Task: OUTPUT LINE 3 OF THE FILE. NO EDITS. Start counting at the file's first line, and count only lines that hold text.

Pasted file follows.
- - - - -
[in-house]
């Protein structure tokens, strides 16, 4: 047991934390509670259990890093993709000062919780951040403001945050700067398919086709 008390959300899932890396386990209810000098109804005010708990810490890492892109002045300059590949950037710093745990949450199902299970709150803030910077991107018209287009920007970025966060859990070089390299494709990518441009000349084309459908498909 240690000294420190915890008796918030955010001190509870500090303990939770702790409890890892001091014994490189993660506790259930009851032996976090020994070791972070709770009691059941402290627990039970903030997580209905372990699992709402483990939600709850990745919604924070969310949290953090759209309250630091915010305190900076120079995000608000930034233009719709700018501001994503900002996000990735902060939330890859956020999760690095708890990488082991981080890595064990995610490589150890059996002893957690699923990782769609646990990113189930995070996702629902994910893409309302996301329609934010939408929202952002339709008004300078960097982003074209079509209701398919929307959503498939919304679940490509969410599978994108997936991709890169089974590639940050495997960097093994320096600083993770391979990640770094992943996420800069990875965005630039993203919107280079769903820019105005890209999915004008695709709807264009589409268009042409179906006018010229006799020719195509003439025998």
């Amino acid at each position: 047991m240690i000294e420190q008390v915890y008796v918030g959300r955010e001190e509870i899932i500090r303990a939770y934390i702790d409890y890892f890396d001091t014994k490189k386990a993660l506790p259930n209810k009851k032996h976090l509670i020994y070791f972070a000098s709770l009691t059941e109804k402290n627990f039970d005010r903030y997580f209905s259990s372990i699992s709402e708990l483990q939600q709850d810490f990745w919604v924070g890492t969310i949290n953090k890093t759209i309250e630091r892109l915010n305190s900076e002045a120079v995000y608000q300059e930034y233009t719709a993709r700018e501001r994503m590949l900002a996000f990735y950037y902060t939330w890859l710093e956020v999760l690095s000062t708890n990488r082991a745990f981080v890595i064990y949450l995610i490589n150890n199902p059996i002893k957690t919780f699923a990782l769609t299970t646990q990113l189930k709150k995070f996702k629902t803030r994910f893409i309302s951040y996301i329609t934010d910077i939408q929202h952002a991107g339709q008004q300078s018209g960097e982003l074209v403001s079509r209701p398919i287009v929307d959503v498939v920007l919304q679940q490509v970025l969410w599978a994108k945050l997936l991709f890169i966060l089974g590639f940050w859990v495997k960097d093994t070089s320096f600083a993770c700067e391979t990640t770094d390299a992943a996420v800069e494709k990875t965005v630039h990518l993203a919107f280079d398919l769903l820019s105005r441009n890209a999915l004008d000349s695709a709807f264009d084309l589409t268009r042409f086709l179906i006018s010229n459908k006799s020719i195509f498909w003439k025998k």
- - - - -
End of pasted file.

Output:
């Amino acid at each position: 047991m240690i000294e420190q008390v915890y008796v918030g959300r955010e001190e509870i899932i500090r303990a939770y934390i702790d409890y890892f890396d001091t014994k490189k386990a993660l506790p259930n209810k009851k032996h976090l509670i020994y070791f972070a000098s709770l009691t059941e109804k402290n627990f039970d005010r903030y997580f209905s259990s372990i699992s709402e708990l483990q939600q709850d810490f990745w919604v924070g890492t969310i949290n953090k890093t759209i309250e630091r892109l915010n305190s900076e002045a120079v995000y608000q300059e930034y233009t719709a993709r700018e501001r994503m590949l900002a996000f990735y950037y902060t939330w890859l710093e956020v999760l690095s000062t708890n990488r082991a745990f981080v890595i064990y949450l995610i490589n150890n199902p059996i002893k957690t919780f699923a990782l769609t299970t646990q990113l189930k709150k995070f996702k629902t803030r994910f893409i309302s951040y996301i329609t934010d910077i939408q929202h952002a991107g339709q008004q300078s018209g960097e982003l074209v403001s079509r209701p398919i287009v929307d959503v498939v920007l919304q679940q490509v970025l969410w599978a994108k945050l997936l991709f890169i966060l089974g590639f940050w859990v495997k960097d093994t070089s320096f600083a993770c700067e391979t990640t770094d390299a992943a996420v800069e494709k990875t965005v630039h990518l993203a919107f280079d398919l769903l820019s105005r441009n890209a999915l004008d000349s695709a709807f264009d084309l589409t268009r042409f086709l179906i006018s010229n459908k006799s020719i195509f498909w003439k025998k």